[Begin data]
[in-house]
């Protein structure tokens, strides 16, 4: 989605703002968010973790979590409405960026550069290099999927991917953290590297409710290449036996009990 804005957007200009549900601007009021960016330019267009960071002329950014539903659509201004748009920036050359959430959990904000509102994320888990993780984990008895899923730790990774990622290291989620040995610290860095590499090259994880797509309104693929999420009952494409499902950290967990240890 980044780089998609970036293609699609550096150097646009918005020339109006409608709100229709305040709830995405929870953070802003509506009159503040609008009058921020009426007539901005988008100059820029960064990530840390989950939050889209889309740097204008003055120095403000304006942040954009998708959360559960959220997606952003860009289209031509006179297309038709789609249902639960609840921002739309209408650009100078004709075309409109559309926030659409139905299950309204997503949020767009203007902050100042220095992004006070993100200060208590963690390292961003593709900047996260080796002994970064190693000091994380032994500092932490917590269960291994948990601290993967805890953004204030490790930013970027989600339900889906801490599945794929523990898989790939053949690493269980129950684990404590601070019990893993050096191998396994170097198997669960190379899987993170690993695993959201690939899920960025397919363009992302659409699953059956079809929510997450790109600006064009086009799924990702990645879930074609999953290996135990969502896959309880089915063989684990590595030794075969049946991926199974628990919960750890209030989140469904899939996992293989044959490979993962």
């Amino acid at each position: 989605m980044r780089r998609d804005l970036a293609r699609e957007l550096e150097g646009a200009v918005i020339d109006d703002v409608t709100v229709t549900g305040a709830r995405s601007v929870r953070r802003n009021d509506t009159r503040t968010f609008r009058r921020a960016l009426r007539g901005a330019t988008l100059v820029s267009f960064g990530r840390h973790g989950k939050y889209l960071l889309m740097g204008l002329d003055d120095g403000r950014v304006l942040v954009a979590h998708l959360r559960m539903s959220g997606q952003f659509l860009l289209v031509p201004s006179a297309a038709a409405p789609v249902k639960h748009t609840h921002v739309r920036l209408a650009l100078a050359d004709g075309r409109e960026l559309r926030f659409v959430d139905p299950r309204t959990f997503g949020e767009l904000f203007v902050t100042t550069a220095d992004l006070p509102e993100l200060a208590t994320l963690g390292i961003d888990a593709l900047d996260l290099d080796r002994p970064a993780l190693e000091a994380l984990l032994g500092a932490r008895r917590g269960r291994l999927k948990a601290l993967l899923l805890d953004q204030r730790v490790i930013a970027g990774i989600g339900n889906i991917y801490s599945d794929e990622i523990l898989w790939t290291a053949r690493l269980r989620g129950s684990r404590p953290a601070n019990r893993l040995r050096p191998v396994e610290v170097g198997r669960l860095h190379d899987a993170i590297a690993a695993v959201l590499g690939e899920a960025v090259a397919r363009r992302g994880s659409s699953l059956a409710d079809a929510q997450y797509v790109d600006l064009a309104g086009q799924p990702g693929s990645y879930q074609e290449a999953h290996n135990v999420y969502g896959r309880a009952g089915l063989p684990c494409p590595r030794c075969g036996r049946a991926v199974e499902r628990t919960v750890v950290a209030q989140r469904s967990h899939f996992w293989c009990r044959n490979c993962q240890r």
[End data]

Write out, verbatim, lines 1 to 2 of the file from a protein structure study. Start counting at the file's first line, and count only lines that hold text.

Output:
[in-house]
């Protein structure tokens, strides 16, 4: 989605703002968010973790979590409405960026550069290099999927991917953290590297409710290449036996009990 804005957007200009549900601007009021960016330019267009960071002329950014539903659509201004748009920036050359959430959990904000509102994320888990993780984990008895899923730790990774990622290291989620040995610290860095590499090259994880797509309104693929999420009952494409499902950290967990240890 980044780089998609970036293609699609550096150097646009918005020339109006409608709100229709305040709830995405929870953070802003509506009159503040609008009058921020009426007539901005988008100059820029960064990530840390989950939050889209889309740097204008003055120095403000304006942040954009998708959360559960959220997606952003860009289209031509006179297309038709789609249902639960609840921002739309209408650009100078004709075309409109559309926030659409139905299950309204997503949020767009203007902050100042220095992004006070993100200060208590963690390292961003593709900047996260080796002994970064190693000091994380032994500092932490917590269960291994948990601290993967805890953004204030490790930013970027989600339900889906801490599945794929523990898989790939053949690493269980129950684990404590601070019990893993050096191998396994170097198997669960190379899987993170690993695993959201690939899920960025397919363009992302659409699953059956079809929510997450790109600006064009086009799924990702990645879930074609999953290996135990969502896959309880089915063989684990590595030794075969049946991926199974628990919960750890209030989140469904899939996992293989044959490979993962």